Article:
Derives Meaning/ Extends Listening Skills

How to Teach Reading Lesson Plans: Derives meaning from text and extends meaning beyond the print.

1) Determines cause and effect
Find historical events depicted in art that can be used to describe the sequence in a series of events (e.g., western scenes of Frederic Remington, family scenes of Mary Cassatt, sea scenes of Winslow Homer, neighborhood scenes of Lawrence Jacobs).

2) Reads for more than one purpose
Have the students read a story silently or orally in small groups, the students will determine the author’s purpose (to inform, entertain, describe or persuade). The groups present their point of view with supporting evidence from the story to the class.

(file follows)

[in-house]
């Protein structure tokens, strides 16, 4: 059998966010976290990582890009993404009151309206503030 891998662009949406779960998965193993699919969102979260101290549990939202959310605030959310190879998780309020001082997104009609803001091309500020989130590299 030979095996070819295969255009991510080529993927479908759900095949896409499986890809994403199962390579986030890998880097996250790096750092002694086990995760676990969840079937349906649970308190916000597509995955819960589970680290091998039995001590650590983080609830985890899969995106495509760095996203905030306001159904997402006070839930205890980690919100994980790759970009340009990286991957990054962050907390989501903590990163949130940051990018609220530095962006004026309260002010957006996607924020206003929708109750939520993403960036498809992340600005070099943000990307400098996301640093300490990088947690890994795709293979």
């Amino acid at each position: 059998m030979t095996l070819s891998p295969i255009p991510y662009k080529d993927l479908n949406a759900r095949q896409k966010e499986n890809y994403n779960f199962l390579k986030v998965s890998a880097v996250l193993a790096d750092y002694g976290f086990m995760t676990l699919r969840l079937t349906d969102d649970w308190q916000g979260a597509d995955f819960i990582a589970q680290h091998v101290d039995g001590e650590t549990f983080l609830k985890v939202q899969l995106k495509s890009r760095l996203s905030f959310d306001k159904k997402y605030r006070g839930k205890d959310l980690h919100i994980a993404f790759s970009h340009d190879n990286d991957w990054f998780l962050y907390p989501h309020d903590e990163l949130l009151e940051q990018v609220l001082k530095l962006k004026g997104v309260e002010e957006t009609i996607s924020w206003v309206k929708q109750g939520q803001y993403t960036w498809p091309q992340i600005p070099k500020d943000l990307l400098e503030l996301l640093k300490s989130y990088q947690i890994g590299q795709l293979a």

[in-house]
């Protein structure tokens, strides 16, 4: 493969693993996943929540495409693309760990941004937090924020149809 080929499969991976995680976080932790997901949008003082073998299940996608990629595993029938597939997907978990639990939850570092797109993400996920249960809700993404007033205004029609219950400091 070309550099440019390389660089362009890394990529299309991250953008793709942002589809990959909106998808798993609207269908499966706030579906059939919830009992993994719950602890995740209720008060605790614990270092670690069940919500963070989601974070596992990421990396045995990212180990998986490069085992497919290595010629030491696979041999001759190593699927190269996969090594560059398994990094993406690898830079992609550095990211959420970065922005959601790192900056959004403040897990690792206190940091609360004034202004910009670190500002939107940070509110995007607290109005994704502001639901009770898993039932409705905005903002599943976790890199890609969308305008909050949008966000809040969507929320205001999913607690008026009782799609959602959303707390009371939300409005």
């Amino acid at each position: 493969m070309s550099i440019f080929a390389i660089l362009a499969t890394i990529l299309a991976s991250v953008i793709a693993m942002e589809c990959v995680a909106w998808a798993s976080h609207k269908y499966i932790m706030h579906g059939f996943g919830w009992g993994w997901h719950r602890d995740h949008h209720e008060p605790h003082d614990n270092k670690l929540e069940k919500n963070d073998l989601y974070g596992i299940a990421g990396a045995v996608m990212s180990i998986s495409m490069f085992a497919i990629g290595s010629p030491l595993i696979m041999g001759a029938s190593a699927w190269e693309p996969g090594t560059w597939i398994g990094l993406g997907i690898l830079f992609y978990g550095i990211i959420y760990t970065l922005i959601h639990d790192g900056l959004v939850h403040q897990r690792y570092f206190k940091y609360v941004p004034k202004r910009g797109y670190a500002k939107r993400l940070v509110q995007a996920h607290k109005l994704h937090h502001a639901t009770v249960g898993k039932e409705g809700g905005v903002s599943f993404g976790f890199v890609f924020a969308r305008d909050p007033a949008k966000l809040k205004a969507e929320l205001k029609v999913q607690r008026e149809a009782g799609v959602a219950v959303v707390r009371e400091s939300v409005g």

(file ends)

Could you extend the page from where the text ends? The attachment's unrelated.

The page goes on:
Demonstrate through movement or act out vocabulary words. Example: Yell for the word yell; creep for the word creep, etc.
Display the lyrics to a song, aria (a popular song from an opera), or chorus on a musical chart showing divided measures. The music may be in 4/4 time (four beats to a measure), double time (2 beats to a measure), or triple time (3 beats to a measure). Make sure the strong beat comes on the first beat of each measure. Recite the music while conducting the correct beats or accents. Students will practice conducting the song with the class.

3) Utilizes picture/context cues
Assist students to create background illustrations (backdrops) to illustrate a story. Assign each student or group of students a task for creating the background (e.g., drawing the sketch of the scene or objects in the backdrop, coordinating the color scheme, etc.).

4) Recognizes synonyms, antonyms, contractions and compound words